Tiger Woods has always had another gear, one activated by anger arising from any slight, real or imagined, and rooted in a lesson from his youth. Feeling aggrieved? Let your talent speak on your behalf, his mother taught him.
Others can decide for themselves whether Hank Haney's new book, "The Big Miss," qualifies as a real slight or an imaginary one, but either way, Tiger is angry about it and steadfastly unwilling to discuss it further.
Maybe this was his response: Two days before the most anticipated sports book of the year goes on sale, Woods won a PGA Tour event for the first time in 2 1/2 years.
It could have been a coincidence, of course, but this seemed to be the equivalent of "nine and eight," his post-round response at the 2006 WGC-Accenture Match Play Championship to Stephen Ames' pre-match remarks about the state of Tiger's game.
Woods' five-stroke victory in the Arnold Palmer Invitational won't change the conversation entirely -- Haney will be ubiquitous in the coming days as his publisher puts the publicity machine in overdrive. But it will set the golf world abuzz, returning the bulk of the focus to Woods' golf, rather than peripheral issues that include his now very public private life. Winning, of course, was always going to be the easiest path to redemption.
The timing of Woods' victory was propitious in another regard, one of indubitably greater importance. Two weeks before the Masters, it was imperative that he take into Augusta something other than imperceptible progress that he habitually labeled "a process." Say it often enough and it begins to sound like an excuse.
Whatever the process, Woods needed to re-establish himself as a winner, for his own sake. During "the process," he had opportunities to win, but seemed to have mislaid the ability to close. That was not the case on Sunday. He took a one-shot lead into the final round and outplayed all his possible challengers, including a player partner whose best shots weren't good enough to fell Woods.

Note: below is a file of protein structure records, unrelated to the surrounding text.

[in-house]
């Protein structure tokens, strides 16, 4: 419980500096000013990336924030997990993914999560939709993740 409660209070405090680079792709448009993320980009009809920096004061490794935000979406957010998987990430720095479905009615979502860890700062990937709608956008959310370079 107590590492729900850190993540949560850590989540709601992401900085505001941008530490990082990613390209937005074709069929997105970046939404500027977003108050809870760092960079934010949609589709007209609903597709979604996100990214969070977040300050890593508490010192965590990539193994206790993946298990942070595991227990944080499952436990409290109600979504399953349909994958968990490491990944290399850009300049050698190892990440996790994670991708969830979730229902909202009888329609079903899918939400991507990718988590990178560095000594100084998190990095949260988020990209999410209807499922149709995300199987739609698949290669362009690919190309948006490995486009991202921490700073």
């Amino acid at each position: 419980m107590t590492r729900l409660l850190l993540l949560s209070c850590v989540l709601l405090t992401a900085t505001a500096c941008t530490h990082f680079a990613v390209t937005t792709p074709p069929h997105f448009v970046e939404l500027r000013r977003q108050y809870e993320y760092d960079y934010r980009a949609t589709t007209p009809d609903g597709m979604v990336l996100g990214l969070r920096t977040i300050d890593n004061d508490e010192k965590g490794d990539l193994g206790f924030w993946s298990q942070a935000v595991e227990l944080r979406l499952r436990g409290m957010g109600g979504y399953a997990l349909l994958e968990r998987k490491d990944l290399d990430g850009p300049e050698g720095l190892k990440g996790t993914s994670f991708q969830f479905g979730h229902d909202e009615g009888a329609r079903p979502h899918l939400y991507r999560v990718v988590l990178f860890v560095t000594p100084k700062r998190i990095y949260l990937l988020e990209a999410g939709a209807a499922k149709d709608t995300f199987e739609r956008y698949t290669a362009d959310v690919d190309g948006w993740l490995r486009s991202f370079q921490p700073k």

When Graeme McDowell holed a 51-foot eagle putt at the sixth hole, it was good enough only to pare a stroke from his four-shot deficit. Woods carried a three-stroke lead into the back nine then deftly protected it on a course playing too difficult to mount a charge.
When his approach to the treacherous 18th green was safely aboard, Woods broke into a broad smile. He high-fived his caddie, Joe LaCava.
"It feels good, it feels really good," he said afterward. "A lot of work went into it. I'm so thankful for a lot of people helping me along the way. They all know who they are."
Presumably one of them is Sean Foley, the instructor who took over when Haney quit and inherited the bulls-eye that goes with teaching Woods. It was his first tour victory under Foley and carried him back into the top 10 in the World Ranking at No. 6.
More to the point, Woods now has finished second and first in the last two tournaments in which he completed 72 holes, which loosely resembles the career pattern he had established before injury and scandal derailed him. And that it came so close to the Masters has clearly energized him.
"I'm looking forward to the momentum I built here," he said, reiterating what his wide grin, so often missing in recent months and years, had already conveyed.
-- John Strege